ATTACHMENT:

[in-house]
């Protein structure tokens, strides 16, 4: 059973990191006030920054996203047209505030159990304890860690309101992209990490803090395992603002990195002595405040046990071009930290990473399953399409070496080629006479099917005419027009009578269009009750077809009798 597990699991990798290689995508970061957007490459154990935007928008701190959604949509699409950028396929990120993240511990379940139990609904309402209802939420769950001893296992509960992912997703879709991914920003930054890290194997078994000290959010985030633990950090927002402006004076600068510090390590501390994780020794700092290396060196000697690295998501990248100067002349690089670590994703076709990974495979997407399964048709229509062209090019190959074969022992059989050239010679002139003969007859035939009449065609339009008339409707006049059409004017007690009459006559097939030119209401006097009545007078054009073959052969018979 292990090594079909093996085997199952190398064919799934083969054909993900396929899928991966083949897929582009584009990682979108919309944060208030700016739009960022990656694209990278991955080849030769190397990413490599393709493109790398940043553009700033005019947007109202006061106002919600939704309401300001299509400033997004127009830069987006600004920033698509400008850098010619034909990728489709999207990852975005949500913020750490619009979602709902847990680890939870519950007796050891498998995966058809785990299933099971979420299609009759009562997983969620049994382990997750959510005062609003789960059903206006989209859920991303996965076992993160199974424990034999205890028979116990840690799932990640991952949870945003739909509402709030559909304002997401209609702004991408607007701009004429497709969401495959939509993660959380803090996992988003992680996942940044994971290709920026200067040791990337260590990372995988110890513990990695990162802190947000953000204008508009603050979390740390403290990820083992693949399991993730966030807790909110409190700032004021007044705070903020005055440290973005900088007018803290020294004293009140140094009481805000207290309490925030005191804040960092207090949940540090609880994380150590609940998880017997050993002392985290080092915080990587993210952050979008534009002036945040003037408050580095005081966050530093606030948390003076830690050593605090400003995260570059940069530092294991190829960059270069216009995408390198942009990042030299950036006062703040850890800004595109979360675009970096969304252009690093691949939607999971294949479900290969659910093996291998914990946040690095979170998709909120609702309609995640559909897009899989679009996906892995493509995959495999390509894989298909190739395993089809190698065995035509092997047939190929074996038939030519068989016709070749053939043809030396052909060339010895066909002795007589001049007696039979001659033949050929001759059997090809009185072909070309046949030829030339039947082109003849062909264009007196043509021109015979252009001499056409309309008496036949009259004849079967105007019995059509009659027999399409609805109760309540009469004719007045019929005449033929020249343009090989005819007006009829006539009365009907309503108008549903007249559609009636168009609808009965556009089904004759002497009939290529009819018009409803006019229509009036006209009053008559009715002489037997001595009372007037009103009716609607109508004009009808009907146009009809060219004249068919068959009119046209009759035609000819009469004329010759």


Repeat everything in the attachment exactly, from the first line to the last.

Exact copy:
[in-house]
């Protein structure tokens, strides 16, 4: 059973990191006030920054996203047209505030159990304890860690309101992209990490803090395992603002990195002595405040046990071009930290990473399953399409070496080629006479099917005419027009009578269009009750077809009798 597990699991990798290689995508970061957007490459154990935007928008701190959604949509699409950028396929990120993240511990379940139990609904309402209802939420769950001893296992509960992912997703879709991914920003930054890290194997078994000290959010985030633990950090927002402006004076600068510090390590501390994780020794700092290396060196000697690295998501990248100067002349690089670590994703076709990974495979997407399964048709229509062209090019190959074969022992059989050239010679002139003969007859035939009449065609339009008339409707006049059409004017007690009459006559097939030119209401006097009545007078054009073959052969018979 292990090594079909093996085997199952190398064919799934083969054909993900396929899928991966083949897929582009584009990682979108919309944060208030700016739009960022990656694209990278991955080849030769190397990413490599393709493109790398940043553009700033005019947007109202006061106002919600939704309401300001299509400033997004127009830069987006600004920033698509400008850098010619034909990728489709999207990852975005949500913020750490619009979602709902847990680890939870519950007796050891498998995966058809785990299933099971979420299609009759009562997983969620049994382990997750959510005062609003789960059903206006989209859920991303996965076992993160199974424990034999205890028979116990840690799932990640991952949870945003739909509402709030559909304002997401209609702004991408607007701009004429497709969401495959939509993660959380803090996992988003992680996942940044994971290709920026200067040791990337260590990372995988110890513990990695990162802190947000953000204008508009603050979390740390403290990820083992693949399991993730966030807790909110409190700032004021007044705070903020005055440290973005900088007018803290020294004293009140140094009481805000207290309490925030005191804040960092207090949940540090609880994380150590609940998880017997050993002392985290080092915080990587993210952050979008534009002036945040003037408050580095005081966050530093606030948390003076830690050593605090400003995260570059940069530092294991190829960059270069216009995408390198942009990042030299950036006062703040850890800004595109979360675009970096969304252009690093691949939607999971294949479900290969659910093996291998914990946040690095979170998709909120609702309609995640559909897009899989679009996906892995493509995959495999390509894989298909190739395993089809190698065995035509092997047939190929074996038939030519068989016709070749053939043809030396052909060339010895066909002795007589001049007696039979001659033949050929001759059997090809009185072909070309046949030829030339039947082109003849062909264009007196043509021109015979252009001499056409309309008496036949009259004849079967105007019995059509009659027999399409609805109760309540009469004719007045019929005449033929020249343009090989005819007006009829006539009365009907309503108008549903007249559609009636168009609808009965556009089904004759002497009939290529009819018009409803006019229509009036006209009053008559009715002489037997001595009372007037009103009716609607109508004009009808009907146009009809060219004249068919068959009119046209009759035609000819009469004329010759």